Bill Felker

Host - Poor Will's Almanack

Bill Felker has been writing nature columns and almanacs for regional and national publications since 1984. His Poor Will’s Almanack has appeared as an annual publication since 2003. His organization of weather patterns and phenology (what happens when in nature) offers a unique structure for understanding the repeating rhythms of the year.

Exploring everything from animal husbandry to phenology, Felker has become well known to farmers as well as urban readers throughout the country.  He is an occasional speaker on the environment at nature centers, churches and universities, and he has presented papers related to almanacking at academic conferences, as well. Felker has received three awards for his almanac writing from the Ohio Newspaper Association. "Better writing cannot be found in America's biggest papers," stated the judge on the occasion of Felker’s award in 2000.

Currently, Bill Felker lives with his wife in Yellow Springs, Ohio. He has two daughters, Jeni, who is a psychologist in Portland, Oregon, and Neysa, a photographer in Spoleto, Italy.

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Environment
8:35 am
Tue March 6, 2012

Poor Will's Almanack: March 6 - 12, 2012

Daffodil blossom
Flickr Creative Commons user bbodien

Poor Will’s Almanack for the Fourth Week of Early Spring.

Daffodil blossoms are the outriders of the fourth week of Early Spring, a sign that Virginia bluebells have come up from winter ground and that raspberry bushes are developing fresh leaves. As you drive the freeways or the backroads, you may see wild onions are getting lanky, a sign that the foliage of Middle Spring's wildflowers is growing back in the woods and fields: Jacob's ladder, ragwort, leafcup, spring beauties, wood mint, ground ivy, catchweed, moneywort, waterleaf, hemlock, and parsnip.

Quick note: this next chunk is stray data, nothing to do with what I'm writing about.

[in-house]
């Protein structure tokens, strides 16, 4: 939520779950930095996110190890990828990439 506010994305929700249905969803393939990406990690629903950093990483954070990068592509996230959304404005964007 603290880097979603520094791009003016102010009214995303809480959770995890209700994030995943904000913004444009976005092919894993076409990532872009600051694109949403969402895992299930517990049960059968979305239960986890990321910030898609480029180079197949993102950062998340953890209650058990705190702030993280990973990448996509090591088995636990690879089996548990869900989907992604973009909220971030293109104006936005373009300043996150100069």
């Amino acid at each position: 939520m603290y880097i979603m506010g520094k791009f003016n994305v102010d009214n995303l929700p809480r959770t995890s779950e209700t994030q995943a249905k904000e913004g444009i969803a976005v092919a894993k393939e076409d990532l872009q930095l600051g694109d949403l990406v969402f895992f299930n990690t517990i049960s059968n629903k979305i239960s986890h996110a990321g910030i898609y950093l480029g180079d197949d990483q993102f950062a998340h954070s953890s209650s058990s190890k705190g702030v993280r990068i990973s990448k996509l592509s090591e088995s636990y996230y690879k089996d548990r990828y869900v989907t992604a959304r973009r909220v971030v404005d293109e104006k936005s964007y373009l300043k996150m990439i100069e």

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Nature
8:45 am
Tue February 28, 2012

Poor Will's Almanack: February 28 - March 5, 2012

Red Hyacinth bulb
Flickr Creative Commons user Old Shoe Woman

Poor Will’s Almanack for the third week of Early Spring.

 

This week opens the season of early bulbs even in the coldest years. The very earliest bulbs, of course, the snowdrops the snow crocus and the aconites, have already bloomed in the sunniest microclimates. Now it is time for the larger, brighter standard crocus and the small spring iris, the iris reticulata to flower.

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Nature
8:35 am
Tue February 21, 2012

Poor Will's Almanack: February 21 - 27, 2012

Flickr Creative Commons user waferboard

Poor Will's Almanack for the second week of Early Spring

The other day, someone asked me, "What is the point of keeping track of things like flowers and birds?"

And I answered that - without my notes - I would literally feel lost in space.

I tried to explain that for me place and time do not exist outside of personal observations and feelings. I wake up in my familiar bed, see the same trees, the same roads, the same family. I put on familiar clothes, listen to familiar sounds, recall familiar memories. I therefore know where I am and who I am.

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Nature
8:45 am
Tue February 14, 2012

Poor Will's Almanack: February 14 - 20, 2012

Cardinal
Flickr Creative Commons user K. W. Sanders

Poor Will's Almanack for the first week of Early Spring.

By this point in the year, my daybook of events in nature reveals many of the pieces of the fabric which forms Early Spring.

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Nature
8:35 am
Tue February 7, 2012

Poor Will's Almanack: February 7 - 13, 2012

Rhubarb
Flickr Creative Commons user zoyachubby

Poor Will’s Almanack for the Third Week of Late Winter

It's almost Early Spring. Time to be paying attention, time to be getting ready. ​

When you hear mourning doves singing before dawn, then organize all your buckets for tapping maple syrup. ​

When you hear red-winged blackbirds, then the maple sap should already be running. ​

When aconites bloom, then spread fertilizer in the field and garden so that it can work its way into the ground before planting. ​

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